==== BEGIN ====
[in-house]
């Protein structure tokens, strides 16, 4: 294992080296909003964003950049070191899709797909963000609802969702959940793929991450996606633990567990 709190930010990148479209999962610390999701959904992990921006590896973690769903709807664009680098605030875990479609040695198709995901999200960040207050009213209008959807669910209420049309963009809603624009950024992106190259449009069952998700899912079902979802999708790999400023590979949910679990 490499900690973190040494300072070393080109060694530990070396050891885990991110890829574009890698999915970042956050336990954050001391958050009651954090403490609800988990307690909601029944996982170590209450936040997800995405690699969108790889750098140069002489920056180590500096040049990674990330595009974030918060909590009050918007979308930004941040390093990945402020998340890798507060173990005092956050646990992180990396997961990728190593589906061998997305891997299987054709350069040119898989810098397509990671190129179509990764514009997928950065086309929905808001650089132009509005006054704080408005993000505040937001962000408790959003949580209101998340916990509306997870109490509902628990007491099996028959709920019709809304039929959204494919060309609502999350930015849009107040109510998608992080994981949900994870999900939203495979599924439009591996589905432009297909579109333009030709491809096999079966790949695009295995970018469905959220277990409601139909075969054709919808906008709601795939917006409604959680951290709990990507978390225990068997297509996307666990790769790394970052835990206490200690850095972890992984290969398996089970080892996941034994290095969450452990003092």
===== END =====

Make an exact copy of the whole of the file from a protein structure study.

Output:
[in-house]
């Protein structure tokens, strides 16, 4: 294992080296909003964003950049070191899709797909963000609802969702959940793929991450996606633990567990 709190930010990148479209999962610390999701959904992990921006590896973690769903709807664009680098605030875990479609040695198709995901999200960040207050009213209008959807669910209420049309963009809603624009950024992106190259449009069952998700899912079902979802999708790999400023590979949910679990 490499900690973190040494300072070393080109060694530990070396050891885990991110890829574009890698999915970042956050336990954050001391958050009651954090403490609800988990307690909601029944996982170590209450936040997800995405690699969108790889750098140069002489920056180590500096040049990674990330595009974030918060909590009050918007979308930004941040390093990945402020998340890798507060173990005092956050646990992180990396997961990728190593589906061998997305891997299987054709350069040119898989810098397509990671190129179509990764514009997928950065086309929905808001650089132009509005006054704080408005993000505040937001962000408790959003949580209101998340916990509306997870109490509902628990007491099996028959709920019709809304039929959204494919060309609502999350930015849009107040109510998608992080994981949900994870999900939203495979599924439009591996589905432009297909579109333009030709491809096999079966790949695009295995970018469905959220277990409601139909075969054709919808906008709601795939917006409604959680951290709990990507978390225990068997297509996307666990790769790394970052835990206490200690850095972890992984290969398996089970080892996941034994290095969450452990003092």